I get asked a lot whether and how much to mulch gardens and landscaping. I actually have pretty strong opinions on the matter. Having maintained both mulched and unmulched gardens, I have become convinced that mulched gardens are far superior. Mulch serves to deter weeds and maintain moisture in the soil. A good mulch breaks down to compost over the season and feeds the soil.
That being said, how you mulch is very important. Here are a few things to consider:
1. Wait until soil temperatures are above 50 F. Otherwise you are trapping cold in the soil that slows plant growth. In New Hampshire that is usually early to mid may.
2. The type of mulch you use is important. I never use over-dyed mulch, either red or black, unless a customer insists. I try to find the darkest double ground mulch. Being double ground is important to ensure that the mulch does break down and not mat up.
3. How much mulch you put down matters. I have seen many landscape articles recommending up to four inches of mulch. I do not apply anywhere near that amount. Depending on the situation I usually find 1-2 inches is quite sufficient.
I also have some basic mulching rules (my crew loves me for this!)
1. The first is “Don’t let the mulch touch the plant material!” And never pile mulch around the base of a tree! You place-rake or toss the mulch between plants and shrubs, being careful not to let the mulch touch the base. My team knows I am going to check, especially the trees and peonies, both of which can suffer with mulch. (They also know I lift up the branches low to the ground and check under there…but thats between me and them. 😉 )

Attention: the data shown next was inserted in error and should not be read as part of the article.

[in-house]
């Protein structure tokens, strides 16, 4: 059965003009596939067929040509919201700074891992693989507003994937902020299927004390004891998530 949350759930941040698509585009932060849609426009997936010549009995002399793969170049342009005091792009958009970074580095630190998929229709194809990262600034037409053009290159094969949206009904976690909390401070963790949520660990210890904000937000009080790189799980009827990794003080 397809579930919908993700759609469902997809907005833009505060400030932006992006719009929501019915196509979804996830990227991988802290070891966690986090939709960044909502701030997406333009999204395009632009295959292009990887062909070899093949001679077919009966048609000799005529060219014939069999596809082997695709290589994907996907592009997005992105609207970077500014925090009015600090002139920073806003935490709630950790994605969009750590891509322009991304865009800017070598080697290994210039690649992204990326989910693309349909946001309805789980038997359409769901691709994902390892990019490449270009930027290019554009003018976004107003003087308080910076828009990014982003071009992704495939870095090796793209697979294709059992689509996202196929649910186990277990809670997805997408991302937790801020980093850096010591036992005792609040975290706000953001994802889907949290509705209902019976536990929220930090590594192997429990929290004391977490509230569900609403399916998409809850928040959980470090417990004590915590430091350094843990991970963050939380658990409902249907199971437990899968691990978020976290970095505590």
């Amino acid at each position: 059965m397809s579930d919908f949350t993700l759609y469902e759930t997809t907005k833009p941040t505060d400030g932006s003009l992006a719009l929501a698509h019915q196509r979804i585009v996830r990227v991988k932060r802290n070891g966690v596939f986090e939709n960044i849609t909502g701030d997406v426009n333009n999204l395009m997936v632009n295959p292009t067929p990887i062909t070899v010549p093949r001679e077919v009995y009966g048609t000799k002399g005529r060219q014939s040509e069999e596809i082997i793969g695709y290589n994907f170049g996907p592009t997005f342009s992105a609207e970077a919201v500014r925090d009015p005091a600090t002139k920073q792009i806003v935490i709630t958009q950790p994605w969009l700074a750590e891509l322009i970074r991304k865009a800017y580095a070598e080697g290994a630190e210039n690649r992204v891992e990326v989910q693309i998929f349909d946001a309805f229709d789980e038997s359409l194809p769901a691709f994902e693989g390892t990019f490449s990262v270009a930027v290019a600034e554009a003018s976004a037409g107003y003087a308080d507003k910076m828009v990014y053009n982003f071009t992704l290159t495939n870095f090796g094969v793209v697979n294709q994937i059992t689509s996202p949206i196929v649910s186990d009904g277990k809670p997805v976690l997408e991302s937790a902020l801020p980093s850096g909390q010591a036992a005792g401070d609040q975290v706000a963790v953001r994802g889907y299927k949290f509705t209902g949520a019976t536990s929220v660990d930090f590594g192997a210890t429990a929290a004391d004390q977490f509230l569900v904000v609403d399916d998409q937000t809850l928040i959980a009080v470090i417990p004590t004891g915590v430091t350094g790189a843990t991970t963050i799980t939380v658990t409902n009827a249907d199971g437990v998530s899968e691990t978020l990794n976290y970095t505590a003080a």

2. The second rule is “Don’t walk on the mulch!” Like painting the floor of a room, you have to have a plan, start from the back and work your way out, so you dont leave unsightly footprints and mat the mulch up. “Don’t walk on the mulch” is always a hard rule for new crew members, and it really becomes a sing song type of joke for us.
So what do you do with all that excess mulch at the end of the season?
At the end of the season, if there is mulch that hasn’t broken down I remove it from the garden. This can be done in early spring also. Sometimes larger pieces are all that’s left on the surface, and rather than mulching over that to just have it appear again in the fall, I remove it to compost in a longer-term composting situation.
So, mulch away, use double ground, not too much, and remember…. Don’t walk on the mulch!